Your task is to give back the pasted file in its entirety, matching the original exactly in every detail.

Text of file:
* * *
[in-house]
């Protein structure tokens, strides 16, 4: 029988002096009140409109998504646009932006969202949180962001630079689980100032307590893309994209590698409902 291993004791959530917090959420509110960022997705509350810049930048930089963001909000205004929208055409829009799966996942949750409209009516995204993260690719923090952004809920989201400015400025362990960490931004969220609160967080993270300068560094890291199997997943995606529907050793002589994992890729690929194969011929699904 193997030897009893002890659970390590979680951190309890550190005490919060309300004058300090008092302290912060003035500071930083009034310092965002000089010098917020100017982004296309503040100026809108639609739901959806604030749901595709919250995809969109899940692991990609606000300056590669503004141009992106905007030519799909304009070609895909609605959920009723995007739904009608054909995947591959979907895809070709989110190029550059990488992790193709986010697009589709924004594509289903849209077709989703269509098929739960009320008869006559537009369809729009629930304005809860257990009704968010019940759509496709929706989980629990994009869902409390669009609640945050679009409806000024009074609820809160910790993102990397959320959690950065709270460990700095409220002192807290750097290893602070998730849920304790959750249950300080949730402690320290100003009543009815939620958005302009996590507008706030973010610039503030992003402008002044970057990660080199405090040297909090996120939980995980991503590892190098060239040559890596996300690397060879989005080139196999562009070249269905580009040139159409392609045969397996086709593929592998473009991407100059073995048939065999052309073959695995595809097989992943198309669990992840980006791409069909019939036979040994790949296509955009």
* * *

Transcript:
[in-house]
């Protein structure tokens, strides 16, 4: 029988002096009140409109998504646009932006969202949180962001630079689980100032307590893309994209590698409902 291993004791959530917090959420509110960022997705509350810049930048930089963001909000205004929208055409829009799966996942949750409209009516995204993260690719923090952004809920989201400015400025362990960490931004969220609160967080993270300068560094890291199997997943995606529907050793002589994992890729690929194969011929699904 193997030897009893002890659970390590979680951190309890550190005490919060309300004058300090008092302290912060003035500071930083009034310092965002000089010098917020100017982004296309503040100026809108639609739901959806604030749901595709919250995809969109899940692991990609606000300056590669503004141009992106905007030519799909304009070609895909609605959920009723995007739904009608054909995947591959979907895809070709989110190029550059990488992790193709986010697009589709924004594509289903849209077709989703269509098929739960009320008869006559537009369809729009629930304005809860257990009704968010019940759509496709929706989980629990994009869902409390669009609640945050679009409806000024009074609820809160910790993102990397959320959690950065709270460990700095409220002192807290750097290893602070998730849920304790959750249950300080949730402690320290100003009543009815939620958005302009996590507008706030973010610039503030992003402008002044970057990660080199405090040297909090996120939980995980991503590892190098060239040559890596996300690397060879989005080139196999562009070249269905580009040139159409392609045969397996086709593929592998473009991407100059073995048939065999052309073959695995595809097989992943198309669990992840980006791409069909019939036979040994790949296509955009």